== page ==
Designed by the “Maverick of Malibu,” legendary modernistic architect Harry Gesner, Ravenseye grabs your attention with its curvy roof, towering 30-foot-tall windows set in surfboard-inspired frames, and imposing wooden flying buttresses.
Gesner created the house in 1997 for American playwright Jerome Lawrence after Lawrence lost his home in the devastating 1993 Old Topanga fire north-east of Malibu.
The self-taught architect—he’s a still-dashing 96-year-old—was at the height of his career when he designed the home. The architect had just completed the iconic Wave House on Malibu’s Nicholas Canyon Beach in 1957—it’s said to have inspired the Sydney Opera House—and the Flying Wing House in the Hollywood Hills in 1975.
Legend has it that Gesner sketched the polarizing shape of Ravenseye with a grease pencil while straddling his beloved surfboard just off Malibu’s Las Flores Beach, looking up at the empty homesite.
Sitting on a wooded one-acre lot, the house was built using steel-wire panels sprayed with concrete to withstand fire and earthquakes, with support from those wooden buttresses set deep in huge concrete blocks.
After Lawrence’s death in 2004 and the house having fallen into semi-disrepair, it was purchased in 2008 by British businessman and current owner Gavin Cain for $3.9 million. Wanting to restore it to its former glory, Cain commissioned Harry Gesner himself to oversee a major makeover.
“It was in pretty bad shape with some of the key design features completely changed,” listing broker Dustin Nicholas, of The Nicholas Property Group tells Robb Report.
“The owner wanted the exterior brought back to original and the interior modernized, and Mr. Gesner agreed to help. I think it was one of the architect’s last major projects,” explains Nicholas.
Turn off Pacific Coast Highway on to Las Flores Canyon Road, climb the hill and take a right on to Las Flores Mesa Drive, and a driveway leads up to the Ravenseye’s dramatic front entrance.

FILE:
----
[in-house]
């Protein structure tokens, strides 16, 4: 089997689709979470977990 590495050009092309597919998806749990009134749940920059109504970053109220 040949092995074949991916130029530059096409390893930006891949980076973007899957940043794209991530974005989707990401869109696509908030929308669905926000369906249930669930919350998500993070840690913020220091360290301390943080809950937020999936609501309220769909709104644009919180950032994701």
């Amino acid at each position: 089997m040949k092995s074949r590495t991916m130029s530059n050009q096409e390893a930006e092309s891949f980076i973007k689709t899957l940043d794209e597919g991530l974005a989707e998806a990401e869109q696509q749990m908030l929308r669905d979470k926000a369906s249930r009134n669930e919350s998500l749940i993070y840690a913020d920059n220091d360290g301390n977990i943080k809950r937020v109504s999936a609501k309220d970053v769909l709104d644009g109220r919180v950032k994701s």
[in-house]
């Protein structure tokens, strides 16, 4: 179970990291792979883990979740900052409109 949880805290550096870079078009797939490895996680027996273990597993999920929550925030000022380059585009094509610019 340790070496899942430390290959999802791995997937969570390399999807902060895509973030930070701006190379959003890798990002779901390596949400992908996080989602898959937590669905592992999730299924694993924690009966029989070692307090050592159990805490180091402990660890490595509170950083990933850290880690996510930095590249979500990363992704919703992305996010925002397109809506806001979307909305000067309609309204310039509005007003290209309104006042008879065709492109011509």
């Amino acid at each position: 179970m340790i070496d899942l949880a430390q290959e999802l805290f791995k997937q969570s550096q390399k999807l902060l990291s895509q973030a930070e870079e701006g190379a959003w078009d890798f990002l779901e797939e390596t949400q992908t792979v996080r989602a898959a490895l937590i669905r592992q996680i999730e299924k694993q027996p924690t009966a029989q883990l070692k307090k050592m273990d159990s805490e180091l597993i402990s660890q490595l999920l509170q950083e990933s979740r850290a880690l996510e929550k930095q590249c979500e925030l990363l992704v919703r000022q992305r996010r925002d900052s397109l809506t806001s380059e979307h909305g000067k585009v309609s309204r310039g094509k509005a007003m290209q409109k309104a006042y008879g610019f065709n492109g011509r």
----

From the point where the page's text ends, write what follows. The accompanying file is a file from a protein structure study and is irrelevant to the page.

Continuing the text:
Arched wooden beams, shaped to resemble the front-end of a surfboard, lead to the home’s grotto-like entry with its rustic wooden front door. The door opens on to a stone-tiled mezzanine floor with its sensational,180-degree views of the crashing Pacific and the Malibu coastline.
A grand, steel-balustraded staircase leads down into a vast great room below. Highlights include that 30-foot-high curved wall of glass, the soaring, vaulted wooden ceiling, and a huge, arched brick fireplace.
“The area where the grand piano sits now is where the Rolling Stones reportedly did a jam session during one of the many wild parties held at Ravenseye,” says Dustin Nicholas.
The home itself covers 4,170 square-feet and currently has three bedrooms and three bathrooms. The breezy kitchen, which was enlarged and modernized during the Gesner makeover, features a poured-concrete sink and commercial-grade appliances.
Doors from the great room lead out to expanses of wooden decks and patios designed with entertaining in mind. There’s a bar area on one side, a covered sun-lounging area, and a pool and hot tub with steps leading down to a hidden-away outdoor shower.
Then there’s that shiny 1957 Airstream trailer parked by the pool. Nicholas says the owner had it craned into position during the renovation to add to the modernist vibe of the home. Currently it’s being used for pool equipment storage, but could easily be converted into an extra bedroom, kids’ playroom or funky food truck. And yes, it’s included in the sale.
Talking of sale, the home was originally listed back in 2019 for $14 million, but with no takers, it went into the rental market, being leased for as much as $40,000 a month. Now it’s back for sale at what Nicholas calls a “more realistic” $9.5 million.
“This is a once-in-a-lifetime opportunity for someone to acquire what must be the most unique, most architecturally-significant property for sale in Malibu right now,” he adds.
Check out more photos of Raveneye below: